Jimmy Carter Proves Old White Men Can Be Feminists, And Great Ones At That
Jimmy Carter, former leader of America, Nobel Peace Prize winner, and peanut farmer, can now add one more line to his resume: kick-ass women's rights activist. In his newest of 28 books, A Call to Action: Women, Religion, Violence and Power, former President Carter states, "The world’s discrimination and violence against women and girls is the most serious, pervasive, and ignored violation of basic human rights." Bravo, Mr. President, bravo.
His claim is far too true. In their Global and Regional Estimates of Violence Against Women, the World Health Organization found that approximately one in three women worldwide survives sexual violence at some point in her life. In many areas, women fail to receive necessary health care and adequate education.
A shocking 14 million young women are married away as children, and it is estimated that at its current rate, by 2030, 15.4 million girls a year will be subjected to child marriages. An additional four million women and girls are bought and sold into slavery, and a UNICEF report estimates at least 125 million girls in Africa and the Middle East are victims of genital mutilation.
And while we must bemoan the atrocities women are subjected to around the world, it's also of paramount importance that we take note of the issues in our own backyard regarding female inequality and discrimination. Of the Fortune 500 companies, a mere 4.6 percent of them are headed by female CEOs. The United States, a country that prides itself on fair representation, has a Congress that is comprised of only 18.5 percent women. The United States as a whole is comprised of 51 percent women.
We're also the only one of 34 countries in the Organization for Economic Cooperation and Development that lacks a formal maternity or paternity leave policy. Whereas the average maternity leave for women in the States is 12 weeks, Swedish women enjoy up to 60 weeks at 80% of pay.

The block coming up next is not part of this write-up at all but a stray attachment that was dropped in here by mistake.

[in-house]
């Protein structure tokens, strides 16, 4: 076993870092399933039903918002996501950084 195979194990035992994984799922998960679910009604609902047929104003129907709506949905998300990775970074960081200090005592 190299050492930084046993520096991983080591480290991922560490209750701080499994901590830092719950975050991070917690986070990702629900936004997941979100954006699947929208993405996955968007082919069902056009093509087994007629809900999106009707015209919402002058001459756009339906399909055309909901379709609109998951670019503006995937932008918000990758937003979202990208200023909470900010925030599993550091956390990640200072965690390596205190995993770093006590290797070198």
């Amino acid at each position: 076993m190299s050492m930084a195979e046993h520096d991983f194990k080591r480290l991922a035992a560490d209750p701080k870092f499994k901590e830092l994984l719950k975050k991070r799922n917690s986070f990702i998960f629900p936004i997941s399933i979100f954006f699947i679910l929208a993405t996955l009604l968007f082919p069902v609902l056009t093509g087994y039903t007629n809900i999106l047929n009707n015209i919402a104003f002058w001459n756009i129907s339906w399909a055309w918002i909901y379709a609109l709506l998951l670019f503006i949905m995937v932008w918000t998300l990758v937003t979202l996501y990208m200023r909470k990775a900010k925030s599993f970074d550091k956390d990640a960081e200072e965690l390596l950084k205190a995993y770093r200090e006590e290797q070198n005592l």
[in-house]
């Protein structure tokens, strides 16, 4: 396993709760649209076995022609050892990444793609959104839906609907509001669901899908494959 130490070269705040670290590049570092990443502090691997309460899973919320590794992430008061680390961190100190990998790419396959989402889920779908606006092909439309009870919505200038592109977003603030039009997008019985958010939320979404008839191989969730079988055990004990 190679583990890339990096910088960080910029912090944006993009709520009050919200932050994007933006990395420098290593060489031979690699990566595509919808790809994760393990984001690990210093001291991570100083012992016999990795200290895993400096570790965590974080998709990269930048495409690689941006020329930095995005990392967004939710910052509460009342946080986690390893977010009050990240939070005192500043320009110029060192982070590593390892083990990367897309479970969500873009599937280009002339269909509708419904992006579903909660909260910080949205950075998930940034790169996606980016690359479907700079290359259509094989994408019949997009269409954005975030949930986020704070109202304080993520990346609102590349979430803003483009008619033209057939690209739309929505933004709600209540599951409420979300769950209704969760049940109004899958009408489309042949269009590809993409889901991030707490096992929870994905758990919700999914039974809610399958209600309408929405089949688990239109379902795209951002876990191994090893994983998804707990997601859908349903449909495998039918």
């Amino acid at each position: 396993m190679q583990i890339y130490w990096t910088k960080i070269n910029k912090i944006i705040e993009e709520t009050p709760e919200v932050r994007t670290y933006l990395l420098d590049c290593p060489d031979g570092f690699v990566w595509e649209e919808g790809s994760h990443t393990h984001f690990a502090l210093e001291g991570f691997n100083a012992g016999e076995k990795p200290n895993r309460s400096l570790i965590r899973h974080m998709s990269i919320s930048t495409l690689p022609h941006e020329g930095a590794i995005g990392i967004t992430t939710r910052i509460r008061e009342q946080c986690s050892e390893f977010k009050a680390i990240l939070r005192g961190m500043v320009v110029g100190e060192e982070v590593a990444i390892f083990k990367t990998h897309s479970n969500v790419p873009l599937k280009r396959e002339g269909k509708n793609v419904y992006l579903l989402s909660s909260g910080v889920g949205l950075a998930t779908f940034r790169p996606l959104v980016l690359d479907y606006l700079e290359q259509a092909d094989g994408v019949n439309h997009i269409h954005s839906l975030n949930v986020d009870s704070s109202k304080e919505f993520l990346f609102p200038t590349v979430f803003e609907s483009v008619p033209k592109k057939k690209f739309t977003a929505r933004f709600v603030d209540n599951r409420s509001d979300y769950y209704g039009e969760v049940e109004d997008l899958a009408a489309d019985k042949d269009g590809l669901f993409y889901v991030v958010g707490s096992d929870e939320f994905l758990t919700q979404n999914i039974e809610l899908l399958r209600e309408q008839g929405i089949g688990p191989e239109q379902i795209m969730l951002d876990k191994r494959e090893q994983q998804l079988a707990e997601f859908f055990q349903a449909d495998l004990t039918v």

And the discrimination seems to stem from a myriad of sources. In a recent interview with NBC News , Carter pinpoints misinterpretations of scripture as a major roadblock to gender equality. Said Carter:
This, Carter says, represents an egregious departure from the teachings of Jesus Christ, who never "did anything except to exalt women." Take that, conservative religious leaders.
But even outside of the church, it seems that women, even in developed nations, are socialized from a young age to expect less. Women still make 77 cents on the dollar when compared to men, and perhaps the root of this inequity goes beyond discrimination in the workplace. Perhaps it starts in the home, in schools, and in church, and then manifests itself as a pay gap or unequal representation.
Recently, Seth Stephens-Davidowitz of the New York Times found that parents are less likely to search "Is my son overweight?" than "Is my daughter overweight?" but more likely to search "Is my son gifted?" than "Is my daughter gifted?" Moreover, a recent study has found that female math teacher anxiety has remarkably adverse effects on girls' math achievements. In fact, according to this study,
Even young girls' toys profess the same attitude, with the ill-conceived and ill-fated "Math class is tough" Barbie still sending shudders down feminist spines everywhere. Don't believe me? See for yourself.
With problems like these, President Carter's promise to "focus on women's rights for the rest of his life" is a major victory for women everywhere. And with his incredible wife Rosalyn Carter, we can't wait to see what they'll do.